January 16, 2002
Federal Reserve Districts
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The First District economy remains slow but some brighter spots are visible. While revenues or orders are generally down from year-earlier, manufacturers note some signs of stabilization. And some firms, notably those making medical or security-related products, are seeing demand rise. Most retailers report a disappointing holiday sales season, although auto dealers and stores selling home-related products ended the year with sales gains. Residential real estate contacts concur that housing markets in the region are holding up well. While the consensus centers on a weak recovery beginning by mid-year, most contacts are very uncertain about its timing and strength and many are budgeting conservatively for a longer downturn.
Employment levels and wage rates are mostly said to be holding steady. However, the tourism sector is still reducing employment. Selling prices are being discounted to boost sales, and most contacts report either steady or declining profit margins. Capital expansion plans of most retailers have been put on hold. The mood in the First District retail sector is downbeat; most retailers expect a weak turnaround starting in the third or fourth quarter of 2002. Contacts in tourism and discount retail are even more pessimistic; they expect bad times to last through all of 2002.
Manufacturing and Related Services
Despite the prevalence of year-over-year declines, manufacturers indicate that demand for consumer goods improved late in the fourth quarter. For example, several contacts report a recent pickup in orders for home appliances and furnishings, and a maker of automotive parts said that the fourth quarter did not turn out to be as bad as management had feared. Some of these firms attribute the improvement to temporary promotional activity.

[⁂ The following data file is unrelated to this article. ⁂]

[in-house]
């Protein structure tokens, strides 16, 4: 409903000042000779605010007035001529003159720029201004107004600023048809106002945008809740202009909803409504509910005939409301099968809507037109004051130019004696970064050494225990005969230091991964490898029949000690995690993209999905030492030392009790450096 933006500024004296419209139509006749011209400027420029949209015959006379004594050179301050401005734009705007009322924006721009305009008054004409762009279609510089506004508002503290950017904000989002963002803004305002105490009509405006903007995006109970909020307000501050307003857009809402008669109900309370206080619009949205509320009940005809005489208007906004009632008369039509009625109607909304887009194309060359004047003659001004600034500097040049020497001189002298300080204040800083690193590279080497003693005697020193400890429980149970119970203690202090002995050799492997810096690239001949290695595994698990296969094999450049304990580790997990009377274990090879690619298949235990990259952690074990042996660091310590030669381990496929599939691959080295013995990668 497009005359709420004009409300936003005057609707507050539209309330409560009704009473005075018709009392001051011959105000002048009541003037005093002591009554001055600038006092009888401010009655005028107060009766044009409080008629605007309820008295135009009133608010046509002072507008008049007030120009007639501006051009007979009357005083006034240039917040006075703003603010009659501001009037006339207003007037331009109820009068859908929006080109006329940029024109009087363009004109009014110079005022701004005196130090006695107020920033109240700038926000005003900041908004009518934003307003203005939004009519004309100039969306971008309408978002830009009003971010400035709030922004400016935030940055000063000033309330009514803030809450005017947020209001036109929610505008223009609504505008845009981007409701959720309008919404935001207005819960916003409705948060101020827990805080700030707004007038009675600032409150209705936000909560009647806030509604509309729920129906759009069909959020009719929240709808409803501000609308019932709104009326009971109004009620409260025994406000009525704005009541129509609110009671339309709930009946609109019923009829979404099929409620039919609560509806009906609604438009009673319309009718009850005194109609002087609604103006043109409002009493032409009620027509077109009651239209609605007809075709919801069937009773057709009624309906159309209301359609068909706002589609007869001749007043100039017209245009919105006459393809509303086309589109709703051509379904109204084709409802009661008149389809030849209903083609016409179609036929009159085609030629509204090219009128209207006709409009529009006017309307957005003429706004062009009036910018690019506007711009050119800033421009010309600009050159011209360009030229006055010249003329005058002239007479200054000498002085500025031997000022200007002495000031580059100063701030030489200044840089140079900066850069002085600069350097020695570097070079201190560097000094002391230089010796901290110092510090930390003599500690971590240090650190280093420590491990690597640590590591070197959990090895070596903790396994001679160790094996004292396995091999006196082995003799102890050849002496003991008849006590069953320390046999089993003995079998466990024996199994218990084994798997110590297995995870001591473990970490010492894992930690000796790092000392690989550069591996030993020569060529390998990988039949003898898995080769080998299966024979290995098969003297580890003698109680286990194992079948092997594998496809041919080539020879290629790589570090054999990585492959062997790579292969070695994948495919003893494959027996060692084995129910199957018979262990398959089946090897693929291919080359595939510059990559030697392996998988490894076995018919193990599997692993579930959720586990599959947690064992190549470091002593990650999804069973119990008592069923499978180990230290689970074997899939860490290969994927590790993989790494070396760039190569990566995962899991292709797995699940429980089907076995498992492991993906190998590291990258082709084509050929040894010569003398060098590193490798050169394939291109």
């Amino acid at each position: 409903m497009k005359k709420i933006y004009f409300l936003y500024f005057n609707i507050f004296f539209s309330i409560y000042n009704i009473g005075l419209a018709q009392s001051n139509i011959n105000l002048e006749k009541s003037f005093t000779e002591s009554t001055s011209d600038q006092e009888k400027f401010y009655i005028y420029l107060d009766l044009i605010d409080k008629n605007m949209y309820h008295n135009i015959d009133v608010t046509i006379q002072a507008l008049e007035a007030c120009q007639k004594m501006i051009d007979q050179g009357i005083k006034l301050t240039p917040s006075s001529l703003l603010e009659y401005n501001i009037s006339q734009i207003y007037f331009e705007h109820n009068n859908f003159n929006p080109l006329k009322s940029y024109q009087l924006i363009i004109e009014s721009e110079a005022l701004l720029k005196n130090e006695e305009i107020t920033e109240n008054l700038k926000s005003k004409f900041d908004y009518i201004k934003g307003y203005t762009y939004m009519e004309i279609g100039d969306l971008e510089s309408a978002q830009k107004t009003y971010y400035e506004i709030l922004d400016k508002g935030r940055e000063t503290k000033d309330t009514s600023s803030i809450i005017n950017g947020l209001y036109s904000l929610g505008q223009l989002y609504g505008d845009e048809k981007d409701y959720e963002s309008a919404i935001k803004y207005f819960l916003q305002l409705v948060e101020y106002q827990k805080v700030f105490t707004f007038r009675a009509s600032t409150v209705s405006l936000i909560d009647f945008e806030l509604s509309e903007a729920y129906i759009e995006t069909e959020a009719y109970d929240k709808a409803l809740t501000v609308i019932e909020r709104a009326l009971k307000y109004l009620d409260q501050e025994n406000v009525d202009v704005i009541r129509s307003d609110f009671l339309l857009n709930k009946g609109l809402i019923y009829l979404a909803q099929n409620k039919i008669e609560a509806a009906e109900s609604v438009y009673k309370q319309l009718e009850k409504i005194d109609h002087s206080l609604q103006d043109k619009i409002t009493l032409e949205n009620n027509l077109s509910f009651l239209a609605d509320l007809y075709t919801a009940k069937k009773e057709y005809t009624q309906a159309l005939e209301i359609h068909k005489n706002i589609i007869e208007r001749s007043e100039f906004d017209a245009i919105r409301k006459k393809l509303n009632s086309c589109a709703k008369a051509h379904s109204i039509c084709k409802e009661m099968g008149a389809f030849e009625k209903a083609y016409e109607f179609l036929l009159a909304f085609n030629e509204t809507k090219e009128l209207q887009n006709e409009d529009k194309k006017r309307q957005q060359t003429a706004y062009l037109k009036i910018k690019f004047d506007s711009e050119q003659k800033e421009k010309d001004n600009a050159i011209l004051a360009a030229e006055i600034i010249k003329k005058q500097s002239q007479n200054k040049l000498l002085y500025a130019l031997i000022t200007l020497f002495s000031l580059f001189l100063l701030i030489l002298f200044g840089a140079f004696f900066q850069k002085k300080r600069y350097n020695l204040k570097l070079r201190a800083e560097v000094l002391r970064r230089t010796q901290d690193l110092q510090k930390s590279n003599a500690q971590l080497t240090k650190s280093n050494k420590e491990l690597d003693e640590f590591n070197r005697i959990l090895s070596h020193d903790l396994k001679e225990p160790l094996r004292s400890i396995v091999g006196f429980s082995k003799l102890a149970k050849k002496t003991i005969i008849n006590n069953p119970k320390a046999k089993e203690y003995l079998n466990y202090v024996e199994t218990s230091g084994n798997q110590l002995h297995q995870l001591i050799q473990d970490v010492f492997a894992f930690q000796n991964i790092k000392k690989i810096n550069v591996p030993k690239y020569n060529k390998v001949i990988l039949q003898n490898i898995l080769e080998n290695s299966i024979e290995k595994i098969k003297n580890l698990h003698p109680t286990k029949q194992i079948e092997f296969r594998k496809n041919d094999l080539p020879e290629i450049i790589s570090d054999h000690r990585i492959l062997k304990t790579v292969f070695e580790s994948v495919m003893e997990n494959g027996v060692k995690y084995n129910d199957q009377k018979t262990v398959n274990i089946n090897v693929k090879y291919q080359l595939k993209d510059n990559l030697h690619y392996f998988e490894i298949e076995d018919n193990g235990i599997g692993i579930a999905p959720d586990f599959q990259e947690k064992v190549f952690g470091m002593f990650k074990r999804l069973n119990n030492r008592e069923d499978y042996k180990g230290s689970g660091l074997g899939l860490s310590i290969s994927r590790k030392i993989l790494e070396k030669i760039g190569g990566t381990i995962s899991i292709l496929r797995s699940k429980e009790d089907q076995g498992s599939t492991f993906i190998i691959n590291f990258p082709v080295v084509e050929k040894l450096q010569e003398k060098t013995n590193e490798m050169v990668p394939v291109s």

Most makers of capital goods and other business products also see signs that business is stabilizing. However, they expect sales to remain weak in the first half of 2002 and to show only modest recovery in the second half.
Contacts report that selling prices and materials costs are flat or down. Sellers of machinery, equipment, information systems, and paper indicate that prices are falling because of competition and requests for discounts (especially on the part of customers in the airline, computer hardware, and financial services industries). Some respondents report that their aggressive supply management efforts have contributed to holding down costs. The only significant cost increases are for insurance, both health and property and casualty.
Manufacturers are budgeting conservatively for 2002. About one-half expect to implement further layoffs or furloughs, and an equal number are freezing pay for all or part of their workforces. The majority of respondents report that capital spending will be tight or reduced significantly. Several publicly held companies indicate that these actions are responses to external pressures to conserve cash.
Residential Real Estate
With the exception of the health insurance contact, insurance companies expect to hold capital spending and employment levels mostly flat in 2002. A couple of contacts mention a new focus on cutting costs by more fully utilizing technology already put in place. Generally, insurance respondents view 2002 with "guarded optimism." Most expect the economy to begin to improve at mid-year.